An in-Depth Look at Twitter’s New Verification Policy


With social media having a more involved place in global culture than ever before, it’s often difficult for people to understand what’s real or credible and what isn’t. Power player Twitter is taking new steps with its redesigned verification program that had its first steps go into effect in late January.

What the new policy entails

Verification on sites like Twitter is crucial in order to help users sift through the thick soup of information they come into contact with each time they visit the app or website. The social media giant explained that “Verification is just one part of our work to help people understand who they’re interacting with on Twitter”.

Twitter further expounds that they are aware that “it’s not always easy to evaluate the authenticity of accounts on the internet and that understanding who you’re interacting with is core to the public conversation.” After receiving public feedback over the course of two weeks, the company tinkered at its verification process. This resulted in the new policy that aims to “lay the foundation for future improvements by defining what verification means, who is eligible for verification and why some accounts might lose verification to ensure the program is more equitable.”

New criteria

The first part of this overhaul is the criteria that accounts must meet in order to apply for verification. Verification will no longer necessitate a profile bio or a header image as the public considered the requirement “too restrictive.” Additionally, Twitter changed the minimum follow count requirement from a per-country basis to a per-region basis to make accounts “less susceptible to spam and more equitable across geographies.”

Twitter also noted that the plan to give users the option to offer demographic info after completing their application in order to prevent bias in account analysis and keep the service fair for everyone. To sum matters up, a complete account should have a profile image, a display name, and either a verified email or phone number. It’s as simple as that.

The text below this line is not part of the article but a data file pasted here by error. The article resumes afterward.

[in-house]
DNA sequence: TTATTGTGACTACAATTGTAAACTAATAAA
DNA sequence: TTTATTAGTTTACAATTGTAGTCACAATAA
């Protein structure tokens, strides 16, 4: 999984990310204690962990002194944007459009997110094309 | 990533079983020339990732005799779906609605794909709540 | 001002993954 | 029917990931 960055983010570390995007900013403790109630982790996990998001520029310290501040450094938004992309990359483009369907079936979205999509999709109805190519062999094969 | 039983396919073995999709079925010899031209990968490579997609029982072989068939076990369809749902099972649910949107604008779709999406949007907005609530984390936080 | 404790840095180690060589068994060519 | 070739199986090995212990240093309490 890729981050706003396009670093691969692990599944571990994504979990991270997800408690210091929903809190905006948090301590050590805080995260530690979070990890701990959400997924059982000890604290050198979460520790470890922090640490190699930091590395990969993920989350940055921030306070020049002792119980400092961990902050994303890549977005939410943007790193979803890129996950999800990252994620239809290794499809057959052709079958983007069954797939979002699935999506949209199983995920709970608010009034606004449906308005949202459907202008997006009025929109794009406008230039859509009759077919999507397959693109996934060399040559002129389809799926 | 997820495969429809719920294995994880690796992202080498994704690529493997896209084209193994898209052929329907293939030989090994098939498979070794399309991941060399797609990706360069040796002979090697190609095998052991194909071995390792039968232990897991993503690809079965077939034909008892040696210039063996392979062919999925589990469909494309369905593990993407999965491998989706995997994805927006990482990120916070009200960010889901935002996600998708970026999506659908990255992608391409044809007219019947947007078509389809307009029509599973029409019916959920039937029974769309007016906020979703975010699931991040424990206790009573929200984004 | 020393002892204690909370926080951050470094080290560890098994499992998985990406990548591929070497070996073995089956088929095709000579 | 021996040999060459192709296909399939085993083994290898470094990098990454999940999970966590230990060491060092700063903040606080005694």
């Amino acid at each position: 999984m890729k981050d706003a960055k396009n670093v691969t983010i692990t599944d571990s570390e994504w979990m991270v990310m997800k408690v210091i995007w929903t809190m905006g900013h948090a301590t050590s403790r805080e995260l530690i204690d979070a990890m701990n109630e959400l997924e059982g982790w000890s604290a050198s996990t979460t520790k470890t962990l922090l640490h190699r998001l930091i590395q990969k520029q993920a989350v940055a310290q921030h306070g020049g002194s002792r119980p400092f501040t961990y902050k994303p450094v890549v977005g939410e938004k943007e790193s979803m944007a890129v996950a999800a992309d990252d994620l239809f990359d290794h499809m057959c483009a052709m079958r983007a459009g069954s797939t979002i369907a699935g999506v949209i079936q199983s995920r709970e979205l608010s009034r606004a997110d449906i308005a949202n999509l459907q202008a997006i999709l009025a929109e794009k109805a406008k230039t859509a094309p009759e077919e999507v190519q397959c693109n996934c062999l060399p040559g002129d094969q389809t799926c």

More categories for verified accounts

In addition to verification criteria, Twitter has also announced that there will be more ways to get verification, specifically more categories for verified accounts. They suggested that they are exploring adding categories for “academics, scientists and religious leaders.” However, they haven’t committed to a real timetable on when that might happen.

Twitter did announce, though, that it is actively “rolling out profile labels for political candidates, government accounts, and state-affiliated media” to help users know when they hear from those holding power. Similarly, they’ve been identifying key medical experts during this pandemic.

Also, Twitter plans to instate memorial accounts this year to honor social media users who have since passed away that could be managed by friends and family. Conversely, for those accounts not managed by anyone, Twitter has something in mind: making dedicated accounts for bots. They explained that these bot accounts “can bring a lot of value to the service when they share things like earthquake reports or self-care reminders”. However, they are aware that this “can be confusing to people if it’s not clear that these accounts are automated.”

Some accounts may lose verification

All that said, with these changes in verification, due to a new set of rules, some accounts will sadly lose that prized little checkmark. Since January 22, Twitter has started to remove the verified badge from “inactive and incomplete” accounts. They also plan on removing verification from accounts that are found to be in “severe or repeated violation” of its code and rules. Some accounts belonging to those who are no longer living will also be removed, but Twitter hopes to memorialize some of them.

Those at risk for removal due to these new standards would receive an automated email and in-app notification from Twitter informing the user of their precarious predicament. However, that deadline, January 22, has passed. So any accounts not adhering to the new guidelines before then should have been removed by now.

During this transition time, Twitter encourages its fans to continue to abide by their policy and offer constant support and feedback, “making sure our policies reflect the global nature of our service and the people who use it.” Since January 22 and throughout 2021, Twitter hopes to improve the user experience constantly.

Photo credit: The feature image has been taken by Freestocks.
Source: Twitter blog post

Was this post helpful?

Nick Bozzelli-Levine
Nick Bozzelli-Levine
Tech Journalist
- Advertisment -
- Advertisment -
- Advertisment -
- Advertisment -
- Advertisment -
- Advertisment -